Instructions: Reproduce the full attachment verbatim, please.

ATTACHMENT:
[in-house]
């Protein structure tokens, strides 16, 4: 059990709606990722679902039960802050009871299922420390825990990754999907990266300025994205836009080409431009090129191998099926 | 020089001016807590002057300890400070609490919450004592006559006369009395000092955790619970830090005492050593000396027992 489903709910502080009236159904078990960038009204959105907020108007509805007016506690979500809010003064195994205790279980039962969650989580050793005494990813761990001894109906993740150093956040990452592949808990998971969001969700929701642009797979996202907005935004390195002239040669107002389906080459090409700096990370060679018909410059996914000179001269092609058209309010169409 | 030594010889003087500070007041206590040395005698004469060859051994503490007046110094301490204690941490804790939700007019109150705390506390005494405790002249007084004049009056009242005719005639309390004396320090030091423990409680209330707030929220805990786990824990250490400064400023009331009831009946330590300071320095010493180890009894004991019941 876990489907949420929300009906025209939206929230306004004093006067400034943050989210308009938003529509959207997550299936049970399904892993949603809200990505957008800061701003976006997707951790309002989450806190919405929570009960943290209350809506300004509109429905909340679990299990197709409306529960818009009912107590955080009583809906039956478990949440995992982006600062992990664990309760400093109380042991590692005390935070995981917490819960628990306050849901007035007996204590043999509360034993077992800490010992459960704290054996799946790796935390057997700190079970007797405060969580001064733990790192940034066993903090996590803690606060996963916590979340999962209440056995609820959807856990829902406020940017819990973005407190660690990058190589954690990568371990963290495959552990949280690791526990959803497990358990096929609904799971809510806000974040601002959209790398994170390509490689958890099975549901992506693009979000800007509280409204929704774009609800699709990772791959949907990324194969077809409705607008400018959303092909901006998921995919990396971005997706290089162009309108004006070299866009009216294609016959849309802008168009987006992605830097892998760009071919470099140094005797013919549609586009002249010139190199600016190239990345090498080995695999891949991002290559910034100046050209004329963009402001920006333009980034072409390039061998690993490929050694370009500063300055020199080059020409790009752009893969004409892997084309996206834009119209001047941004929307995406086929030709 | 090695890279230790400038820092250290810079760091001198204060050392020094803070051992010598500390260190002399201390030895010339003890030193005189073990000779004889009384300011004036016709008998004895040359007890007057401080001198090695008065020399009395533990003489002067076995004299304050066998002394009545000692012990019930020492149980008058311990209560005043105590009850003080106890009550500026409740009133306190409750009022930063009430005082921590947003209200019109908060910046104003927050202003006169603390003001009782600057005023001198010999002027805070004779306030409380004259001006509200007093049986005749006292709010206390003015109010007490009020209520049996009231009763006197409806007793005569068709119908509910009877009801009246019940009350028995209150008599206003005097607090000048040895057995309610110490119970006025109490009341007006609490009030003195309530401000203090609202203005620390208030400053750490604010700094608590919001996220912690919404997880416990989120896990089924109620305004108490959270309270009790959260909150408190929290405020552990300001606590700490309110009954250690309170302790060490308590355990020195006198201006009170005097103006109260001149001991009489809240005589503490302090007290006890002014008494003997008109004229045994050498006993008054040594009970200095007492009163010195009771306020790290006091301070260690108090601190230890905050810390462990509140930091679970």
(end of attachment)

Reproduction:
[in-house]
């Protein structure tokens, strides 16, 4: 059990709606990722679902039960802050009871299922420390825990990754999907990266300025994205836009080409431009090129191998099926 | 020089001016807590002057300890400070609490919450004592006559006369009395000092955790619970830090005492050593000396027992 489903709910502080009236159904078990960038009204959105907020108007509805007016506690979500809010003064195994205790279980039962969650989580050793005494990813761990001894109906993740150093956040990452592949808990998971969001969700929701642009797979996202907005935004390195002239040669107002389906080459090409700096990370060679018909410059996914000179001269092609058209309010169409 | 030594010889003087500070007041206590040395005698004469060859051994503490007046110094301490204690941490804790939700007019109150705390506390005494405790002249007084004049009056009242005719005639309390004396320090030091423990409680209330707030929220805990786990824990250490400064400023009331009831009946330590300071320095010493180890009894004991019941 876990489907949420929300009906025209939206929230306004004093006067400034943050989210308009938003529509959207997550299936049970399904892993949603809200990505957008800061701003976006997707951790309002989450806190919405929570009960943290209350809506300004509109429905909340679990299990197709409306529960818009009912107590955080009583809906039956478990949440995992982006600062992990664990309760400093109380042991590692005390935070995981917490819960628990306050849901007035007996204590043999509360034993077992800490010992459960704290054996799946790796935390057997700190079970007797405060969580001064733990790192940034066993903090996590803690606060996963916590979340999962209440056995609820959807856990829902406020940017819990973005407190660690990058190589954690990568371990963290495959552990949280690791526990959803497990358990096929609904799971809510806000974040601002959209790398994170390509490689958890099975549901992506693009979000800007509280409204929704774009609800699709990772791959949907990324194969077809409705607008400018959303092909901006998921995919990396971005997706290089162009309108004006070299866009009216294609016959849309802008168009987006992605830097892998760009071919470099140094005797013919549609586009002249010139190199600016190239990345090498080995695999891949991002290559910034100046050209004329963009402001920006333009980034072409390039061998690993490929050694370009500063300055020199080059020409790009752009893969004409892997084309996206834009119209001047941004929307995406086929030709 | 090695890279230790400038820092250290810079760091001198204060050392020094803070051992010598500390260190002399201390030895010339003890030193005189073990000779004889009384300011004036016709008998004895040359007890007057401080001198090695008065020399009395533990003489002067076995004299304050066998002394009545000692012990019930020492149980008058311990209560005043105590009850003080106890009550500026409740009133306190409750009022930063009430005082921590947003209200019109908060910046104003927050202003006169603390003001009782600057005023001198010999002027805070004779306030409380004259001006509200007093049986005749006292709010206390003015109010007490009020209520049996009231009763006197409806007793005569068709119908509910009877009801009246019940009350028995209150008599206003005097607090000048040895057995309610110490119970006025109490009341007006609490009030003195309530401000203090609202203005620390208030400053750490604010700094608590919001996220912690919404997880416990989120896990089924109620305004108490959270309270009790959260909150408190929290405020552990300001606590700490309110009954250690309170302790060490308590355990020195006198201006009170005097103006109260001149001991009489809240005589503490302090007290006890002014008494003997008109004229045994050498006993008054040594009970200095007492009163010195009771306020790290006091301070260690108090601190230890905050810390462990509140930091679970």